The Channel 46
Co-sleeping has been garnering a lot of positive reception from doctors these days. Even in the West, there’s been a lot of talks, of late, about the benefits of co-sleeping, that is, sleeping in the same room or same bed with your baby or toddler. Indian parents, of course, just call it ‘sleeping’. It’s always been the default arrangement. A lot of parents don’t buy a cradle or a crib at all, opting to have their baby snuggle next to them on the bed from day one. There’s a lot that’s good about it – the bonding between mom and baby, the warmth and reassurance for the little one, better night’s sleep.
If you have a big enough bed to fit everyone and an admirably high tolerance for being elbowed every time your little darling turns over, that’s great and say hi to happy days. But if your junior’s nocturnal wanderings are proving exhausting for the whole family, it might be time to take action. Frankly speaking, I’ll leave the timing to you. If you do it too soon, it could cause separation anxiety or a sense of detachment in the kid. If done later, it can get extremely difficult to break that dependency. I would say, try and figure out the ‘right stage’ instead of ‘right age’ for bed weaning.
Before you begin insisting your child stay in his room all night, make sure his room is sleep-friendly. A soothing environment calms nighttime fears and promotes sleep. Each child’s idea of what a relaxing environment looks like is different, however. While one child may enjoy some white noise and a night light, another may want a stuffed animal, complete darkness, and utter silence. Experiment with a few different things to see what helps your child feel most relaxed. Easing nighttime fears can be key to getting your child to sleep independently.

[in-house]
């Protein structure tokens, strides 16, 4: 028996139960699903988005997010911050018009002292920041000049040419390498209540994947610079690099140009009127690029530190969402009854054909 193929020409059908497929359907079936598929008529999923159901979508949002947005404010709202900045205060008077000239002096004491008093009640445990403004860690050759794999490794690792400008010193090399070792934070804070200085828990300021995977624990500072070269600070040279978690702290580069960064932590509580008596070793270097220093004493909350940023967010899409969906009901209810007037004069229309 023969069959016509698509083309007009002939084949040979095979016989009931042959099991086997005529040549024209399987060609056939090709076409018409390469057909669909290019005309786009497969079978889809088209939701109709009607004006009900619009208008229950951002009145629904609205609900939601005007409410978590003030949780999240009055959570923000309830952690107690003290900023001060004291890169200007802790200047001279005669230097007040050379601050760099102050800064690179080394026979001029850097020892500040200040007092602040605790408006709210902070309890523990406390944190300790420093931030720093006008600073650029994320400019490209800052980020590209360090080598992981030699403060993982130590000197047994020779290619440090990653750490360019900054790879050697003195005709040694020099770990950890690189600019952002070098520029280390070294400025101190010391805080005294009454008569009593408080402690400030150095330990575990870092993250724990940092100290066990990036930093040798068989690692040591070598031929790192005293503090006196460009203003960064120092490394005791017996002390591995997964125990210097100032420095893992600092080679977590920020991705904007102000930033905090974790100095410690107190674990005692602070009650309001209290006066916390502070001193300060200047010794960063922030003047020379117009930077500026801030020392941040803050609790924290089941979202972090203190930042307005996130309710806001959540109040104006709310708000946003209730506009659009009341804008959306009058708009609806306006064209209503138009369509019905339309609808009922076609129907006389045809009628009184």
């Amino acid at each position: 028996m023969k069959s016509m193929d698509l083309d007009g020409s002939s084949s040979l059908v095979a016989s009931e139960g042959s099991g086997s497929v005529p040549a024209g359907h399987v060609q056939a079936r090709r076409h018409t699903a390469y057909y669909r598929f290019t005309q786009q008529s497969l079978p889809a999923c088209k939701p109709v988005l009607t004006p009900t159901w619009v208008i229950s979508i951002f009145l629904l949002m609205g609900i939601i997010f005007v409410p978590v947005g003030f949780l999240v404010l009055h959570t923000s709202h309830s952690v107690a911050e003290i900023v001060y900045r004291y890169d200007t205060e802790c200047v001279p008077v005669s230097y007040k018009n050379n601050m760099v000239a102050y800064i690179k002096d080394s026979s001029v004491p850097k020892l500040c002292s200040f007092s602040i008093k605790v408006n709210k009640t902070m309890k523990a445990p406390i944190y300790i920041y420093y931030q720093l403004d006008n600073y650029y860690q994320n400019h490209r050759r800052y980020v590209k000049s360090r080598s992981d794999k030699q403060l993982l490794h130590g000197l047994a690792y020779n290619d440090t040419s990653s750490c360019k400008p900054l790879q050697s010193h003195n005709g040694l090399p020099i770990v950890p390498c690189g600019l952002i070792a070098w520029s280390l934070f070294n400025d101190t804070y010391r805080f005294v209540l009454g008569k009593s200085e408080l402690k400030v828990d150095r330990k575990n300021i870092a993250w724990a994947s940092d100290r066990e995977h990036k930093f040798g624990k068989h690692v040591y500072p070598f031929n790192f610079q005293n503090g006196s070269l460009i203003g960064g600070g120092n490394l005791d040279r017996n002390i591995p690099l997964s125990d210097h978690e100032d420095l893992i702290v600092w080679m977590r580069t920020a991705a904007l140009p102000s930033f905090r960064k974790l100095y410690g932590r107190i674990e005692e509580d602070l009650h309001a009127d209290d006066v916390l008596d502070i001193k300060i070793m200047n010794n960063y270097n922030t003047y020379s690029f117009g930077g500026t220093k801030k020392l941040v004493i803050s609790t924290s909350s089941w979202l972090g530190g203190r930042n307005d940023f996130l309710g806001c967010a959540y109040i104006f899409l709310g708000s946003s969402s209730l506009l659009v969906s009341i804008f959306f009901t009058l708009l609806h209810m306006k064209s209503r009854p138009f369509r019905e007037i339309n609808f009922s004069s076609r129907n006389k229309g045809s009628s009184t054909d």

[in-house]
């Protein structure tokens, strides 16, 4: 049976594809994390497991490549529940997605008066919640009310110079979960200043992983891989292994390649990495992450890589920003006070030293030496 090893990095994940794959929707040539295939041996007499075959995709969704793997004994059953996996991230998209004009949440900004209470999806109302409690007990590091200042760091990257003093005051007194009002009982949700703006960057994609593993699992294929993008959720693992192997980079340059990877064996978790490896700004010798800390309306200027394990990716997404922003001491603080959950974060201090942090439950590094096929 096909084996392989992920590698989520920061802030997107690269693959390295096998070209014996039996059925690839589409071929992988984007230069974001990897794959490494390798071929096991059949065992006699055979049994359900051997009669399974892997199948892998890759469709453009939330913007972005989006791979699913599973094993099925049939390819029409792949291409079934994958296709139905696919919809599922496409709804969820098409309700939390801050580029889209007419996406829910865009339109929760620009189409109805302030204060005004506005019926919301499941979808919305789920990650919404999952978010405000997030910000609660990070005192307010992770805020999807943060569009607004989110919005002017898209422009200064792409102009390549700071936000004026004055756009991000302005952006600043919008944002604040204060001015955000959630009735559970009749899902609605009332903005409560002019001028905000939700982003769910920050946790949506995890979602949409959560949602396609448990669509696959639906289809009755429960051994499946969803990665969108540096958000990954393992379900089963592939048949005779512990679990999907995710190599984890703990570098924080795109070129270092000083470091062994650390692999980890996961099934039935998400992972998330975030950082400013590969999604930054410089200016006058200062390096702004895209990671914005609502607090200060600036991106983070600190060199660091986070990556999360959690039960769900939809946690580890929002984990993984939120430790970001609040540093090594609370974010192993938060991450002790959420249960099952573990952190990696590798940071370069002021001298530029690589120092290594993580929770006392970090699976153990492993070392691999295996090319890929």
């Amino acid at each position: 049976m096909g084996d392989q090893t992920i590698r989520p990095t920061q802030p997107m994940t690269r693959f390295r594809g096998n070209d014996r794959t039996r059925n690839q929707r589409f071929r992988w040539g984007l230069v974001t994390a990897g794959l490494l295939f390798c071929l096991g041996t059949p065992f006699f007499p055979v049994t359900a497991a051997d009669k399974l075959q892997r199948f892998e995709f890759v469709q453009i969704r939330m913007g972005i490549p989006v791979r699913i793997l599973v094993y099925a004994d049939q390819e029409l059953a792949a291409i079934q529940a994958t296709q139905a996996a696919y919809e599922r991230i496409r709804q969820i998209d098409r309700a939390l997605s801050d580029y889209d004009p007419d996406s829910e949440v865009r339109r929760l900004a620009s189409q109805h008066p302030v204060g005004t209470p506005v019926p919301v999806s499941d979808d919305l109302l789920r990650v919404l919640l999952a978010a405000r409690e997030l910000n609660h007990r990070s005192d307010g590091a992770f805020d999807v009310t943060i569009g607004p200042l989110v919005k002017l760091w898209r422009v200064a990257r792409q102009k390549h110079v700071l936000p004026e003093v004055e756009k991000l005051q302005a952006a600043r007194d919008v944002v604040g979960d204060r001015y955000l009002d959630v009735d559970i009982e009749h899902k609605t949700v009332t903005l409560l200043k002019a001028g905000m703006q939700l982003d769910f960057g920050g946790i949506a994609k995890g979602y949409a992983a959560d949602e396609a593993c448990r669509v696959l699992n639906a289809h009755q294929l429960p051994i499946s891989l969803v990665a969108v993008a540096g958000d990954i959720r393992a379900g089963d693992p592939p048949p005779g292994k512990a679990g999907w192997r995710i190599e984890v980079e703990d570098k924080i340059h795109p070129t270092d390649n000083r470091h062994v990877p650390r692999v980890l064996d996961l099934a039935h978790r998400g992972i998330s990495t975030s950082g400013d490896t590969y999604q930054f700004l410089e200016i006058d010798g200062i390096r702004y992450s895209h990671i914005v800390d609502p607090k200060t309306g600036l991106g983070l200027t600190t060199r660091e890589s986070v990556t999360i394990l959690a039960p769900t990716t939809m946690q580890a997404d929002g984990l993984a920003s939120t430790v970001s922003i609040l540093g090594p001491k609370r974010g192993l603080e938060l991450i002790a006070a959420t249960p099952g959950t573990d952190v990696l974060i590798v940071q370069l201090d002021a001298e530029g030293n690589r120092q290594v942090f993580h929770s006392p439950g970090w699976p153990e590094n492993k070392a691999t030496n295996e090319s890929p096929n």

When it comes to any aspect related to parenting, I would never advice going ‘cold turkey’. It may not be reasonable to demand that a child who’s accustomed to sleeping in your bed suddenly stay in their own room all night. If your child has been sleeping in your bed for a long time, perhaps even all of his life, he will need a little help with the transition to his own bed. So try making the separation more gradual. Create a step-by-step plan that will help your child become more independent a little at a time. For example, gradually moving yourself out of the room may help you and your child largely.
A healthy bedtime routine will help your child unwind and get ready for sleep. A warm bath, a few good books (maybe fairy tales or short moral stories), and some cuddling can help your child get ready to sleep in his own bed. Then, when it’s time for lights out, shut off the lights and leave the room so he can practice falling asleep on his own.
Your absence or the thought of a monster lurking under the bed can leave your Bub wide-eyed at bedtime. Ease the transition from sleep to waking up, and calm her fears, with comforting objects such as stuffed animals, blankets, or even a nearby goldfish tank. Let there be another presence in the room that reassures your child.
While many parents want to consistently return a child to his own bed when he sneaks in their room during the middle of the night, they’re often too tired or frustrated to be consistent. But if you want your child to stop sleeping in your bed, you have to send a clear consistent message every single night. If your child sees that his persistence and protests are effective, you’ll teach him he can manipulate you. Be consistent in returning your child to his bed and don’t make exceptions that say he can sleep in your bed because he’s tired or because you had a rough day. Sending mixed messages will only prolong the problem.
The Channel 46